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Computing with Confidence

Dear ....
First of all I would say don't be afraid of your PC. Yes it will go wrong and sometimes it will be your fault (but it could equally not be) but don't panic. Look around for things you can do, like 'undo' (usually control 'z') or cancel, or close down the program that is having a problem and possibly re-boot your PC.

Whenever you encounter a new program, play with it and explore it. Systematically work your way through the toolbars and menus to see what you can do, especially the ones labelled 'options', 'preferences' or 'customs', as these will usually be quite interesting and save you time on re-setting a style or re-doing something you use all the time. Lots of shortcuts and principles that you use in one package may transfer over into another package, irrelevant of the manufacturer. So these things are worth trying too, such as Ctrl 'a', 'z', 'c' and 'v', right clicking, click and drag etc.

Another good way to learn about a program is to use it's help files, sometimes they have tutorials included and, if you have one, you can flick through the manual.

A new programme I learnt recently was First Class, a conferencing and emailing program for the Open University. There were times when I became stuck trying to achieve what I wanted. So I followed my own advice and systematically worked my way through the menus, toolbars, help files and speaking to people that have done it before. The main problem was learning to replicate (use the offline reader), and I found I needed a combination of exploring, speaking to an expert and perseverance to achieve this. In the meantime I learnt how to do things which I didn't know the program could do, until I did it 'accidentally'.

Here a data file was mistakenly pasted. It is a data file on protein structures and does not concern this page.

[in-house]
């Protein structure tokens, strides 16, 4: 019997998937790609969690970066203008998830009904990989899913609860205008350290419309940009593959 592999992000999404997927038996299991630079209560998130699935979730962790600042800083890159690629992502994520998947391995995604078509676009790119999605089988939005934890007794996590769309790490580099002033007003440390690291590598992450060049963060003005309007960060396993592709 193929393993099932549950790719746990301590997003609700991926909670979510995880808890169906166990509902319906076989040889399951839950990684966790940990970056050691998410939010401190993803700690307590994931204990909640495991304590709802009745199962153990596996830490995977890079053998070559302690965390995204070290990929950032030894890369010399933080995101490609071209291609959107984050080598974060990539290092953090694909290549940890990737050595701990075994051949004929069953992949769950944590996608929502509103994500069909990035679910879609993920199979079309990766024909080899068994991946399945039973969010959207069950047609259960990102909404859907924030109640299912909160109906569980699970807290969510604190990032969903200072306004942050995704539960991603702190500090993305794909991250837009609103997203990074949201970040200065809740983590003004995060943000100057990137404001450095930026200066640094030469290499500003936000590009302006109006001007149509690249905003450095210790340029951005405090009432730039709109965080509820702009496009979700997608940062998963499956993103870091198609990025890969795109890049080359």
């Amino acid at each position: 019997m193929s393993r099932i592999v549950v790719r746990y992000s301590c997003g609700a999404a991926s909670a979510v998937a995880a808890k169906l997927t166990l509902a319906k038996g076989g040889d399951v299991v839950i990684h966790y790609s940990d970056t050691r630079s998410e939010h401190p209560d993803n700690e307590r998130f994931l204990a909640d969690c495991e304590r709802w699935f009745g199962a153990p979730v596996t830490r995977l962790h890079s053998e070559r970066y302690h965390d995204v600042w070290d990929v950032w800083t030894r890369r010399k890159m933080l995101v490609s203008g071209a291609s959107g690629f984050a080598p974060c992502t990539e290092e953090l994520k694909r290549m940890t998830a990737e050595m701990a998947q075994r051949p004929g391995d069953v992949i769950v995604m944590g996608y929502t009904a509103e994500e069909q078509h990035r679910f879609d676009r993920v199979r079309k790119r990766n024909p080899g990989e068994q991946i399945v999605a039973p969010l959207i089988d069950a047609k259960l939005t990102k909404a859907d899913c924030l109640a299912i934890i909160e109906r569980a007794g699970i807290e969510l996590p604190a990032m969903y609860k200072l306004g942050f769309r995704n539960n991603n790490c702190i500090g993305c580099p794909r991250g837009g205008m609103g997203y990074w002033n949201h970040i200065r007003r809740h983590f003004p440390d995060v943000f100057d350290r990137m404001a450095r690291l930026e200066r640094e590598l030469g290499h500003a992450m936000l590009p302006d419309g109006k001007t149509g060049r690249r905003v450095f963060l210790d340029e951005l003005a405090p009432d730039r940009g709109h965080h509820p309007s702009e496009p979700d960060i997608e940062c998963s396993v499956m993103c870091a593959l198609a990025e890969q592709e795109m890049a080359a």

Finally, remember that it is only a machine and although it can be frustrating at times, it is not deliberately 'out to get you'. Nowadays there are many processes that have become automated so that PC's have become more user friendly, and you don't have to be a programmer to do things. But the technology is developing at such at pace that things are also unstable. If you think of your hi-fi playing a CD, it may jump occasionally, but then it will carry on playing the disc without a problem. With PC's things have to happen in sequence, one process is dependent on the previous one etc. Sometimes the timing can slightly miss, a command might be accidentally jumped over or the computer might end up in 'stalemate' where each bit is replying on another bit and consequentially 'freezes'. Don't worry this happens to experienced technicians as well as the home user. It comes with the territory, so if things go wrong, re-start the software, re-boot your machine or re-install the software.

Happy Computing.


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